'Maryline': Film Review

Courtesy of Gaumont Distribution
A star is born, with difficulty.

Cesar Award-winner Guillaume Gallienne ('Me, Myself and Mum') returns with his second feature, starring Comedie-Francaise actress Adeline d’Hermy.

For his 2013 feature debut, Me, Myself and Mum, actor Guillaume Gallienne crafted a clever autobiographical comedy where he starred as both himself and his domineering French mother. Best described as a “coming in” movie where, in a major third-act twist, the director revealed that he was actually hetero despite the assumptions of everyone around him, Mum made a sizeable splash at the Cannes Directors’ Fortnight and went on to win three Cesar Awards, including best film honors.

In his follow-up effort, Maryline, Gallienne once again focuses on a sole performer — in this case, fellow Comedie-Francaise thespian Adeline d’Hermy, who became a societaire of the historic French theater back in 2010 and has performed in productions of works by Moliere, Marivaux, Shakespeare and Marguerite Duras.

Without much of a traditional plot, Maryline is basically a vehicle to showcase 30-year-old d’Hermy’s talents on stage and on screen, where until now she has played small roles in films like Yves Saint Laurent and Camille Rewinds. This will no doubt change after people see her in Gallienne’s generous, if somewhat vacuous, portrait of an actress-in-the-making, which follows the titular lead character from one catastrophe to another until she eventually comes into her own.

Set in an unspecified time period that looks vaguely like the late ‘70s or early ‘80s, the episodic narrative picks up Maryline (d’Hermy) as she arrives for her first big movie shoot, which is some sort of costume drama directed by a tyrannical German auteur (Lars Eidinger). Cripplingly shy yet alluring in mysterious ways, Maryline “has something,” as they say about budding stars, though it’s hard at first glance to see what. When she gets her period on set — in a contrived plot device that yields zero laughs — and embarrasses herself in front of the camera by failing to speak up, Maryline winds up loosing her cool, then punching out the director and calling it quits.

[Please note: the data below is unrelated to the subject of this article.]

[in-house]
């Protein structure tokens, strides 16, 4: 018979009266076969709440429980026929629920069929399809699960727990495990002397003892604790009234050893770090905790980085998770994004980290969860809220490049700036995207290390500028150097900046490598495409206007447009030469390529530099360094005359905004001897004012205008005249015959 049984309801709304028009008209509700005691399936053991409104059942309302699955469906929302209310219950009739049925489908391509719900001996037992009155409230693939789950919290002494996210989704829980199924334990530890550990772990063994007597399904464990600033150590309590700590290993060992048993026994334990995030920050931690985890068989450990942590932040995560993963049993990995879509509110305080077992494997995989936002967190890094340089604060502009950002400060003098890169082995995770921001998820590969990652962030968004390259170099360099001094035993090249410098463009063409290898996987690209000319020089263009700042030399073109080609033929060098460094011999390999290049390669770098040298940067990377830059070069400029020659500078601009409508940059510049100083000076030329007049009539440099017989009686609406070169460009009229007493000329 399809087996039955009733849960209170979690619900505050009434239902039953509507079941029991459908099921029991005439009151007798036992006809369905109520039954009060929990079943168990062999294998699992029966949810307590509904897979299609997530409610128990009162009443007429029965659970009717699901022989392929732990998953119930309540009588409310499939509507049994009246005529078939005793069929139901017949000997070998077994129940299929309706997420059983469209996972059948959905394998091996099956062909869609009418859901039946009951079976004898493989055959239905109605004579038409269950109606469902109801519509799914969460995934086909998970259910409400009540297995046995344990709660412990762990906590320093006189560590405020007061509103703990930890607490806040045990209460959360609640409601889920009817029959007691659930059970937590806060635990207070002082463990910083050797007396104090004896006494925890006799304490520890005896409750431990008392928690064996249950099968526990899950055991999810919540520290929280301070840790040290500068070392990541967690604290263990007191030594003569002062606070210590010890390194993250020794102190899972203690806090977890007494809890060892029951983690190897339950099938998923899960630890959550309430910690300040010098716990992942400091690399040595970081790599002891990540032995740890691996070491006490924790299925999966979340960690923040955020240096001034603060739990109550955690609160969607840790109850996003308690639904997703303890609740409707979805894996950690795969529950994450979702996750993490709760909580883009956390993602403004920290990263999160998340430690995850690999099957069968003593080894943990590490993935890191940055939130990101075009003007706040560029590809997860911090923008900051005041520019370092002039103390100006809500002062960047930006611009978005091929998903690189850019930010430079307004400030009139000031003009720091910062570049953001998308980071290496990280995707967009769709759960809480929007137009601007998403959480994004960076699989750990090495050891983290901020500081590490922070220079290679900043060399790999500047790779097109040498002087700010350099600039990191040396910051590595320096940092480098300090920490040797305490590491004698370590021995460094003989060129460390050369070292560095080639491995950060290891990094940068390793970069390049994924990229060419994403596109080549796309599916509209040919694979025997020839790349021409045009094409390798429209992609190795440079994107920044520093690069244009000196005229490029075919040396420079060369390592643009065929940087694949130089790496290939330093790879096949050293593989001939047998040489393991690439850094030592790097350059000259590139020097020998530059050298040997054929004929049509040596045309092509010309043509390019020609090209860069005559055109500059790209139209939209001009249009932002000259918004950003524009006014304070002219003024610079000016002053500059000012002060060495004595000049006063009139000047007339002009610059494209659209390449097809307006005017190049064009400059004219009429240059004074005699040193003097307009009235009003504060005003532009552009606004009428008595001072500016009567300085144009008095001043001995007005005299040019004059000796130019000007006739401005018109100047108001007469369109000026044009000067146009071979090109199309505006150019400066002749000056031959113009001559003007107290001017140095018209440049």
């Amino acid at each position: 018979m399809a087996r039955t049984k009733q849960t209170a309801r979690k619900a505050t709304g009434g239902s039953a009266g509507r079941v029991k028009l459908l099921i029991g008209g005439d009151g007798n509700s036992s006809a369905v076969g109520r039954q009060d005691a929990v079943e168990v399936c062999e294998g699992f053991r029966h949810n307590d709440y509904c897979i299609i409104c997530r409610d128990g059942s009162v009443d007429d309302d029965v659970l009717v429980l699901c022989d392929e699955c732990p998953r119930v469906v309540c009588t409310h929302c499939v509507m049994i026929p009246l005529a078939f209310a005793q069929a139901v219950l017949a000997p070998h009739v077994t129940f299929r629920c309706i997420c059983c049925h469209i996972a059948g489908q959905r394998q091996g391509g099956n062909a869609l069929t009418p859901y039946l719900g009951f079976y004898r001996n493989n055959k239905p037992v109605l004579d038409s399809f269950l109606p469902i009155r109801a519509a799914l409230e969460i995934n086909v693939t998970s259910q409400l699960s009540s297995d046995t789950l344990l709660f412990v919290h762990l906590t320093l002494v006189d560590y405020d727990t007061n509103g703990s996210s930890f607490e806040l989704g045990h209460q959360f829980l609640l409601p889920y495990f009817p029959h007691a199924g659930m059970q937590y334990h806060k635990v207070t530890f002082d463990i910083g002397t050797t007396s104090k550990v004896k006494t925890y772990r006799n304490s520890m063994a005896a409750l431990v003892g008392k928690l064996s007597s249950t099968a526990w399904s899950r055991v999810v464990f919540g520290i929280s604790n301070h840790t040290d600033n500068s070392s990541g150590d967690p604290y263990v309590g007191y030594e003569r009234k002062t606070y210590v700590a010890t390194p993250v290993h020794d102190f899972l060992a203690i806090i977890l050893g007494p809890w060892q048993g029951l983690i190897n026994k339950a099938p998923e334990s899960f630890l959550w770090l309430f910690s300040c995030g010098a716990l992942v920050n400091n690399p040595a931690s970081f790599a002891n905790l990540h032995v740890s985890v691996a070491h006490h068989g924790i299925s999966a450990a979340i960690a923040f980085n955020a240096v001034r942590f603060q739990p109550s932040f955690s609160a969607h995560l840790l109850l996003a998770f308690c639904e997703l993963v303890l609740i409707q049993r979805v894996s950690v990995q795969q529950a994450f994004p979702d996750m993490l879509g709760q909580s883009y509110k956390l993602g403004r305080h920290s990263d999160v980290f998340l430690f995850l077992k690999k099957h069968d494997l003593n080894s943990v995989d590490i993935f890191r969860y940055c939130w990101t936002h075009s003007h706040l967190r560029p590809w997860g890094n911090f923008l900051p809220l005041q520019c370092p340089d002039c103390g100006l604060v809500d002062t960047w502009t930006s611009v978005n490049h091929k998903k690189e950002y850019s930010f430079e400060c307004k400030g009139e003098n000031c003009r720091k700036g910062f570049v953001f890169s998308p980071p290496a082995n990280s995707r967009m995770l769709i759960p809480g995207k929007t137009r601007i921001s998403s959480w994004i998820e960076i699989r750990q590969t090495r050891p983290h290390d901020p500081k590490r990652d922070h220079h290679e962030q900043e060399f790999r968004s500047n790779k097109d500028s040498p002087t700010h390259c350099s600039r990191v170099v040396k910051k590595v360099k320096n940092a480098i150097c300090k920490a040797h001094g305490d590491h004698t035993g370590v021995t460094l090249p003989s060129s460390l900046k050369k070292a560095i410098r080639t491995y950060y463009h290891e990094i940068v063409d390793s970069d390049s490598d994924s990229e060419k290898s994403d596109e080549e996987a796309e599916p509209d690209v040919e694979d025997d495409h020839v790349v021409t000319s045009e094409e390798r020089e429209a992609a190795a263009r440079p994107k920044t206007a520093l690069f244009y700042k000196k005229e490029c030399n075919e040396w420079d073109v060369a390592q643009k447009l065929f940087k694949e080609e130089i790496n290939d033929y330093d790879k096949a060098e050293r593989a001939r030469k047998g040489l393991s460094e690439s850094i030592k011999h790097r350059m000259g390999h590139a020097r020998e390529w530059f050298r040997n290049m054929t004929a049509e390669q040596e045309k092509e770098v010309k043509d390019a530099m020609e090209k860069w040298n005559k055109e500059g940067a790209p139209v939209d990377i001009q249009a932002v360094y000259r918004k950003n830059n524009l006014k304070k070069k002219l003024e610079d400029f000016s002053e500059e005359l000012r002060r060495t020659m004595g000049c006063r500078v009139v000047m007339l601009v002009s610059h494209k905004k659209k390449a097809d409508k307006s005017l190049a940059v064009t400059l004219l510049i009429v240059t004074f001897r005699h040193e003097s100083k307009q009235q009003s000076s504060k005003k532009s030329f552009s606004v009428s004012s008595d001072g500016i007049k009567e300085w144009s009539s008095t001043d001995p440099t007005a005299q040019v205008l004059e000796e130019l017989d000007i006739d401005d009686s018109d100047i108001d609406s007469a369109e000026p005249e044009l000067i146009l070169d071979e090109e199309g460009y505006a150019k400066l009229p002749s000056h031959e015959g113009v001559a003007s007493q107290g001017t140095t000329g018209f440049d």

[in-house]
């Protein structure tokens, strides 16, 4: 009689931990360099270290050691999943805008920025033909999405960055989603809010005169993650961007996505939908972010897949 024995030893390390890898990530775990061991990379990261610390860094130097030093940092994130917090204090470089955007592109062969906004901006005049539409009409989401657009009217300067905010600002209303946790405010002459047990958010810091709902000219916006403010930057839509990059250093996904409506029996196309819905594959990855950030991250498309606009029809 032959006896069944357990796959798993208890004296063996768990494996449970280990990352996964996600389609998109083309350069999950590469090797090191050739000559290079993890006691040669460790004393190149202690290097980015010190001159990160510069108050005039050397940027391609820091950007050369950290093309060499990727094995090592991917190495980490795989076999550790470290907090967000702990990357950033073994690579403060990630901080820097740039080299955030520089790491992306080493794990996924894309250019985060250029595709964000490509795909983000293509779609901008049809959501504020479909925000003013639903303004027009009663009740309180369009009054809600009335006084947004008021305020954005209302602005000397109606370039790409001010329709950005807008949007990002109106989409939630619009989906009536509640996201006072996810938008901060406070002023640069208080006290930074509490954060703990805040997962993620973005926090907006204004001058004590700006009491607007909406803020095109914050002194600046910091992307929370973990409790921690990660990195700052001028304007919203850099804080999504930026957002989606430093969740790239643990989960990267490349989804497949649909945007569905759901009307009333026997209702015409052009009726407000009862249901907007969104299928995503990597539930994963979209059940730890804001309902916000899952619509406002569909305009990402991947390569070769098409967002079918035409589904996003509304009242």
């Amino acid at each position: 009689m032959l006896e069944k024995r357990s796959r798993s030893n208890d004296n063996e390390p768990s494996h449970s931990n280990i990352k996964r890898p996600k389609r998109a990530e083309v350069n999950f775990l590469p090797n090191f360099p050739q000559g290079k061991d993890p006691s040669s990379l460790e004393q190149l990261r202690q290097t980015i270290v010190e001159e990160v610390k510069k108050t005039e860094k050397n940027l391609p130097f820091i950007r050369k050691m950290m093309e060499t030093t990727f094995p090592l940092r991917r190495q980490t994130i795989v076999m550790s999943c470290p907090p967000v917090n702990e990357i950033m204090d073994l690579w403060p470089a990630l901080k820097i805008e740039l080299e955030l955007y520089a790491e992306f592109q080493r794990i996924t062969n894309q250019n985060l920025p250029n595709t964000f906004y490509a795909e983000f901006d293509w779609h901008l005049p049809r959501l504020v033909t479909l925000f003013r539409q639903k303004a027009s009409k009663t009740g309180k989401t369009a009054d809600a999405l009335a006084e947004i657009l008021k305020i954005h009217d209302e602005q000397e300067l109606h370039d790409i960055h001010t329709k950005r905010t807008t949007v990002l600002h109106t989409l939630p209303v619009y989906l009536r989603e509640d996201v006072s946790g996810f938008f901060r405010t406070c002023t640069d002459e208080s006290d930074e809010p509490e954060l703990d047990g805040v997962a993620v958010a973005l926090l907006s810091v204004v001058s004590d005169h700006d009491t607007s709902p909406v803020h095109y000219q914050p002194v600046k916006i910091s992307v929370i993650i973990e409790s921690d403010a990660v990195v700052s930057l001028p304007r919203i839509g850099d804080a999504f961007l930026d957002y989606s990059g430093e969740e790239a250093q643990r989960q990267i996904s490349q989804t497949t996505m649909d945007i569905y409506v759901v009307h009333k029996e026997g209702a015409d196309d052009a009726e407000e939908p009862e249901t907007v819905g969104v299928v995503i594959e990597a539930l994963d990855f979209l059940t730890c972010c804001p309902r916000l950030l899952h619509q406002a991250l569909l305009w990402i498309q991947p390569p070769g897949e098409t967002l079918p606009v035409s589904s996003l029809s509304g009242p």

For a time she disappears into a working-class life as a mailroom girl in a Coen-esque office building, while also becoming something of a major lush. A few scenes set in her humdrum Gallic village, where her father died and her mother runs a local café, divulge bits of biographical information, but Maryline pretty much remains a cipher. She’s unable to communicate with others, spends a lot of time wallowing in her apartment and seems borderline on the spectrum. Yet when she’s given the chance to perform again — by a kindhearted film director (Xavier Beauvois) and lead actress (Vanessa Paradis), who helps her to overcome stage fright — Maryline manages to find her true calling, which turns out to be in the theater rather than on the screen.

This is definitely an actor’s movie, and one with little concern for story or character or even any kind of general meaning. Yet if you view Maryline as a performance piece rather than as a typical film — although Christophe Beaucarne's gorgeous photography helps to lend it some cinematic flair — it can be intermittently thrilling to see how d’Hermy’s character slowly but surely crawls out of her shell and learns her craft, leading up to a closing act that’s a tour de force of wordless gestures and suppressed rage. Gallienne cleverly keeps us in the dark during the extended finale as to whether we’re watching a scene from Maryline’s life or a depiction of it on stage, blurring the lines between reality and fiction while doubling down on his movie’s theatricality.

Such effects could prove frustrating to viewers looking for something more relatable — Maryline has underperformed in France thus far, grossing a fraction of what the breakout hit Mum did in its first week of release — while likely making the film a pure curiosity item abroad. But as a work entirely dedicated to revealing the artistry of its lead performer, Gallienne’s sophomore effort ultimately does the trick, and by the time the curtain falls one longs to see what d’Hermy will do next.

Production companies: LGM, Gaumont, France 2 Cinema, Don’t Be Shy Productions
Cast: Adeline d’Hermy, Vanessa Paradis, Alice Pol, Eric Ruf, Xavier Beauvois, Lars Eidinger
Director-screenwriter: Guillaume Gallienne
Producers: Cyril Colbeau-Justin, Jean-Baptiste Dupont, Sidonie Dumas, Guillaume Gallienne
Director of photography: Christophe Beaucarne
Production designer: Sylvie Olive
Costume designer: Caroline De Vivaise
Editor: Valerie Deseine
Casting director: Nathalie Cheron
Sales: Gaumont

In French
107 minutes

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